Therefore, educating these women and supporting them establish solar power plants in their homes will enable uninterrupted lighting, heating and cooking. Poultry farming is a common venture among women. It would be expanded and strengthened when there is reliable supply of power. Solar energy would enable women undertake the activity successfully because it is renewable, clean and sustainable at the same time used for lighting, cooking and heating.

And while it is clear that women can influence a drastic shift to renewable energy, it is important to consider them as equal partners in climate change decision-making processes. Information is power. The more the women who understand the causes and effects of climate change, the higher the chances of developing mitigation and adaptation measures. In fact, women face the consequences of climate change more than men do. Lack of energy impinges women's freedom. In order to attain this freedom, women can actively engage in advocating for cleaner energy since they always want the best for their families. They will be willing to forego activities that deplete natural sources in order to preserve for future generations because they are better in upholding sustainable resource utilization.

Nevertheless, government should further consider women as agents of change and also be considered to participate in all stages of strategizing and executing energy development prospects especially renewable energy because without access to modern energy, women and girls spend most of their time in basic subsistence tasks that are time-consuming and physically draining. Clean cooking solutions is the first step towards women’s empowerment and reduces in-house air pollution, improves health and saves time. Solar lanterns and solar panels should be available in rural areas because people can satisfactorily watch television, listen to radios charging mobile phones and torches.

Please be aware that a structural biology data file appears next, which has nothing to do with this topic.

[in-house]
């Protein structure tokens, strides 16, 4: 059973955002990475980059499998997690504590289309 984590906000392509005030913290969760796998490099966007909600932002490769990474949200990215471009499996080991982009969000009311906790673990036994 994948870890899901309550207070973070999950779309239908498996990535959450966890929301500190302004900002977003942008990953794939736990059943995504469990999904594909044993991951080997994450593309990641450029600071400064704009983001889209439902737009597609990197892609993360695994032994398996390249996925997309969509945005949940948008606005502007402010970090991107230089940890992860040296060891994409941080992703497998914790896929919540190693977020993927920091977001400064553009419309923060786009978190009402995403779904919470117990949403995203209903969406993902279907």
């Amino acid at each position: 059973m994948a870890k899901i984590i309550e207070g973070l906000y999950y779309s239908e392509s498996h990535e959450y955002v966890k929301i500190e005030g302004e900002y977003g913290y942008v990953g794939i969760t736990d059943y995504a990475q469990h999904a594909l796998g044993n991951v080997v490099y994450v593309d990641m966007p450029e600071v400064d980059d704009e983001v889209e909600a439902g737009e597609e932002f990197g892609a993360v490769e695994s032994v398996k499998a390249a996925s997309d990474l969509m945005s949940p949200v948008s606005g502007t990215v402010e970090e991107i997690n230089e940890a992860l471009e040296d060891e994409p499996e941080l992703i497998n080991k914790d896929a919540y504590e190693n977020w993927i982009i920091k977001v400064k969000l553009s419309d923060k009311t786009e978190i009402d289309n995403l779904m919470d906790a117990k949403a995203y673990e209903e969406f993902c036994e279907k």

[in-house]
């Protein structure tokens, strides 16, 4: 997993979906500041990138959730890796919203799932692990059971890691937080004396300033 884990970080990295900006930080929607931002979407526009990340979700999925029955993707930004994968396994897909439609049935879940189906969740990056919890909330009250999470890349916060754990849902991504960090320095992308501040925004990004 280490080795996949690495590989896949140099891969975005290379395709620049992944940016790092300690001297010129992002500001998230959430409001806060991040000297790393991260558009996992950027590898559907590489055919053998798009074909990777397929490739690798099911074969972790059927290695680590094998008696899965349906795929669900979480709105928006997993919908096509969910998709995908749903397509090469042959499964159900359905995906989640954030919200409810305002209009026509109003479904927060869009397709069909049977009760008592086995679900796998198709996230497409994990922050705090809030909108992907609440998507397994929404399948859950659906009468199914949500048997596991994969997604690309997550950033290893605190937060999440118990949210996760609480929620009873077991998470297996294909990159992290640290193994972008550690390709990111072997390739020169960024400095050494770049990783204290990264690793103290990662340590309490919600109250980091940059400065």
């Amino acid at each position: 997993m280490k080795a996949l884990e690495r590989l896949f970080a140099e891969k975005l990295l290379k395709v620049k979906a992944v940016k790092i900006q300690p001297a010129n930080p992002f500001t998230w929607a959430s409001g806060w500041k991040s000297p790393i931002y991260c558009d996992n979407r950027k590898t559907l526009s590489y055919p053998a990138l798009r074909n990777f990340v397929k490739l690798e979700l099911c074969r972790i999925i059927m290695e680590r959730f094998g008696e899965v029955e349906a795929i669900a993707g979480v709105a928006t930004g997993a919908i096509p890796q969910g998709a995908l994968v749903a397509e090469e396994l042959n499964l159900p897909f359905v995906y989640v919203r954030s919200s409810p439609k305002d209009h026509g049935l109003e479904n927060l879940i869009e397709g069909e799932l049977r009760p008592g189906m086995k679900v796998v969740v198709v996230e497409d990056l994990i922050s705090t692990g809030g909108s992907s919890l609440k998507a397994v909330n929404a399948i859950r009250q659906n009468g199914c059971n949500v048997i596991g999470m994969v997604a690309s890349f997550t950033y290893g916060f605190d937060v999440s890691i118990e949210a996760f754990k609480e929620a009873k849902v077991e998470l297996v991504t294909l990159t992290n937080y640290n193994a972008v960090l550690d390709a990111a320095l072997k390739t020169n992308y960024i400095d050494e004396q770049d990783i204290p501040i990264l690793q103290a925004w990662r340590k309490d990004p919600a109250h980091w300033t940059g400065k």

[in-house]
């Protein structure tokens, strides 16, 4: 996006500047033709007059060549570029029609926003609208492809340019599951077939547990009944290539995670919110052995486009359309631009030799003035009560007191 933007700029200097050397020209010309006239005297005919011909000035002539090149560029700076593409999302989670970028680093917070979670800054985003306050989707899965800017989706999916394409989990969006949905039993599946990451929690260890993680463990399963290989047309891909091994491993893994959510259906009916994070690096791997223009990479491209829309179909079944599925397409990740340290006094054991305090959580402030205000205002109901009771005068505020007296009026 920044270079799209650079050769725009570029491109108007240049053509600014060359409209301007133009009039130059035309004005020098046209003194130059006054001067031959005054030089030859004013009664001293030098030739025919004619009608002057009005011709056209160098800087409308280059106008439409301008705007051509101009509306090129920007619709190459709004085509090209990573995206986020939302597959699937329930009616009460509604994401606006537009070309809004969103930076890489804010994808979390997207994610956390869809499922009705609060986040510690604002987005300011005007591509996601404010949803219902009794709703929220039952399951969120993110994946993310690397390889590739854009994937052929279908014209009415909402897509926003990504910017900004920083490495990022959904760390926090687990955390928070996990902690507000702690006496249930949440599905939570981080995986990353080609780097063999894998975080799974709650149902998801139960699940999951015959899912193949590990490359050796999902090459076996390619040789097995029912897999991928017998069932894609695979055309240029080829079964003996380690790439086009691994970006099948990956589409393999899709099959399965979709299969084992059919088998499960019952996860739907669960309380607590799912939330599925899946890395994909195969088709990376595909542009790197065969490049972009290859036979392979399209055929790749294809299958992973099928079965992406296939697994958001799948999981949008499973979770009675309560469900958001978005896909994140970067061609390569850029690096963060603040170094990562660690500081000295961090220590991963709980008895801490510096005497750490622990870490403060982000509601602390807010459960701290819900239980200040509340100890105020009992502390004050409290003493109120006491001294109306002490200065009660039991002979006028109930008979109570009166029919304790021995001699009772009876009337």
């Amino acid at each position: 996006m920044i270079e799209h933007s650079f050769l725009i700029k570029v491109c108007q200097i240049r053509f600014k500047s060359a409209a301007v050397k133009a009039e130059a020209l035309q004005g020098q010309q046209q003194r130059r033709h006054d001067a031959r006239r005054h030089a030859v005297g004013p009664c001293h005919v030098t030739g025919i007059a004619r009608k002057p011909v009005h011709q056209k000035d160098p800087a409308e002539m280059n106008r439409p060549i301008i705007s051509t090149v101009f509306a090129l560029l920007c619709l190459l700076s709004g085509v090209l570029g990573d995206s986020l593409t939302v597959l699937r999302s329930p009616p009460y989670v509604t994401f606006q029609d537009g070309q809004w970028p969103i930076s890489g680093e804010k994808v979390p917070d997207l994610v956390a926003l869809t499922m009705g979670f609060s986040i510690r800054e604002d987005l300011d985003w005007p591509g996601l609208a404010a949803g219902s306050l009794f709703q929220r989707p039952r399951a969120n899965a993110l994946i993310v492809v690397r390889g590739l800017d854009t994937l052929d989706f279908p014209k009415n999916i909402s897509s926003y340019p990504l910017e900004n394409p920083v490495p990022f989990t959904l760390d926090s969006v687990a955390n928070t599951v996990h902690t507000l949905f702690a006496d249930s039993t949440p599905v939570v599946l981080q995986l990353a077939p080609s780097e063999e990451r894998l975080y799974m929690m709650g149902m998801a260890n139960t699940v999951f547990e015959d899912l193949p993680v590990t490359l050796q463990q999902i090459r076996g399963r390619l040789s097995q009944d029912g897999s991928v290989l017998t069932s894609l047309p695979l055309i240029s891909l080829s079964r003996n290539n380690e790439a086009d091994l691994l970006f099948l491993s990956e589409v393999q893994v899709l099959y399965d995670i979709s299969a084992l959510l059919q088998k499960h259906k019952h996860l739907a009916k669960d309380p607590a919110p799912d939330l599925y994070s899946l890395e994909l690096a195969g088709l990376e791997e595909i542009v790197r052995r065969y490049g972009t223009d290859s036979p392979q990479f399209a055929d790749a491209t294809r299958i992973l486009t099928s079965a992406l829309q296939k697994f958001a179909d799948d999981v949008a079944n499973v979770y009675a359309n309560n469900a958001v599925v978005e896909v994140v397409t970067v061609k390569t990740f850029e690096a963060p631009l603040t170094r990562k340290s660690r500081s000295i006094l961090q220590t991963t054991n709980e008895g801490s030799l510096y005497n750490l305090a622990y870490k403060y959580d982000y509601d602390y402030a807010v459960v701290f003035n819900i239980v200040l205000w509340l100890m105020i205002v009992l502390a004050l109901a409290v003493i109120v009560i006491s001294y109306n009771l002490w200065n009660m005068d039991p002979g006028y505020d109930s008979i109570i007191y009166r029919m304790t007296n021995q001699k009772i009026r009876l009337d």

A More Integrative Approach Needed To Realize SDGs Agenda In Uganda

By Patrick Edema

I was watching the launch of Uganda’s National Sustainable Development Goals (SDGs) roadmap 2021-2025 on September 15, 2021 that was presided over by the Rt. Hon. Prime minister Robina Nabanja.

The five-year SDGs roadmap is intended to support development and social transformation, offering options to reframe economic policies and practices around sustainability for inclusive, diversified and job-intensive economic development, promoting access to and utilization of basic social and protection services that advances human rights and well-being of Ugandans.

The 2030 Agenda for Sustainable Development since its adoption in 2015 has provided a roadmap for countries to live in a sustainable world where people are prospering, peaceful and mindful of the planet. Government started implementation of this agenda through national planning, budgeting and implementation systems and frameworks.

However, achieving the 17 SDGs may not be reached especially at the time when the government is continuously investing in activities and projects that are undermining the implementation of all the 17 Sustainable Development Goals that the country committed to prioritize. These have worsened the challenges of environmental degradation, climate change and effects on livelihoods especially for vulnerable groups such as women, youth, rural communities and others.